At KIPP DC AIM Academy PCS special education students were suspended at a rate of 48.2 percent.

While the KIPP DC charter school receives praise for raising achievement scores for Black students, the network’s higher-than-average suspension rates is a cause of for concern, a D.C. charter school board leader said. “This isn’t just a KIPP issue but across the country a number of highly successful charter operators, if you look at the discipline data, they are higher than the average on what one might expect them to be,” D.C. Public Charter School BoardChairman Darren Woodruff said at a Nov. 16 board meeting where the school was under consideration for renewal of a 15-year charter, which enables charter schools to operate in the district. “What we’re grappling with, and even here in D.C., we’ve seen a downward trend of the percent of students that are given out of school suspension or expulsion,” he said.

Woodruff’s remarks echo concerns that Democratic presidential candidate and former Secretary of State Hillary Clinton raised with journalist Roland Martin earlier this month, stating that most charter schools “don’t take the hardest-to-teach kids, or, if they do, they don’t keep them.”

According to new data from the Office of the State Superintendent of Education, only about 10 percent of all district students received an out-of-school suspension for one day or more during the 2014-2015 school year – a decrease from 11 percent in the prior year. Yet, the data shows, at several KIPP schools, the suspension rates are higher than the D.C. Public Schools (DCPS) average.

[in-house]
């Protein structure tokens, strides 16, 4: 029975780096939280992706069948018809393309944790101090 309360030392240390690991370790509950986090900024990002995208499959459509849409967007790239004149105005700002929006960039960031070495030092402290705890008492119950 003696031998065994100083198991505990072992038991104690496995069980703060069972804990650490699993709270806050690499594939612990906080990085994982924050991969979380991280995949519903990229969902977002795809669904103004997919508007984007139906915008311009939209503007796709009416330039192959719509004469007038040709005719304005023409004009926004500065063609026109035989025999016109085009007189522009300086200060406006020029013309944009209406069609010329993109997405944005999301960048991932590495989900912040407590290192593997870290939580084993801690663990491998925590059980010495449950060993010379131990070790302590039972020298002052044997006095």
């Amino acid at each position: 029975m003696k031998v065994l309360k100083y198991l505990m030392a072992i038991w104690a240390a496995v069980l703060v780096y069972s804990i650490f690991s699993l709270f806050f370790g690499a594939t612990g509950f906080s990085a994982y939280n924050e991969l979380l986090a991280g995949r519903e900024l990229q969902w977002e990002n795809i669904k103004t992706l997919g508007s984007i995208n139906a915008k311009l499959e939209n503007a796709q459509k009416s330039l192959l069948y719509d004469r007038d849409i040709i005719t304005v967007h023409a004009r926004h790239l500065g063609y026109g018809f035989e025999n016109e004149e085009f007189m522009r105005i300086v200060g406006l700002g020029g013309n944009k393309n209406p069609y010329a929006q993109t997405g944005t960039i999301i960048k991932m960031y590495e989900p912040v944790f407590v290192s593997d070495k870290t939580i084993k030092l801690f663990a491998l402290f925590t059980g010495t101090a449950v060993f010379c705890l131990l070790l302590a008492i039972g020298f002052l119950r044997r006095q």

At KIPP DC AIM Academy – a middle school in Ward 8 – special education students were suspended at a rate of 48.2 percent, significantly higher than the 28.2 percent average for DCPS. Woodruff expressed concern that suspended students would end up in what has come to be known as the “school-to-prison” pipeline. “We are not in business to do that,” Allison Fansler, president and chief operating officer at KIPP DC, said.

When Woodruff asked KIPP DC leaders how they might maintain high achievement and, at the same time, decrease suspension rates, Fansler said school leaders had done some “soul-searching.”

KIPP DC also launched a new learning center for “very challenged students who have learning disabilities and challenges,” Fansler said, noting that KIPP DC has gotten significantly more such students in recent years. The Learning Center – meant to give students a chance to “get back on track” – is located at the same campus as KIPP DC AIM Academy and serves 70 students in grades pre-K4 through 8th grade from any of KIPP DC’s 15 early childhood, elementary or middle schools.

The school board voted unanimously to renew KIPP DC’s 15-year charter because the charter school network met all of the academic standards except for school discipline. Woodruff said KIPP DC “has an opportunity to be a leader” in school discipline.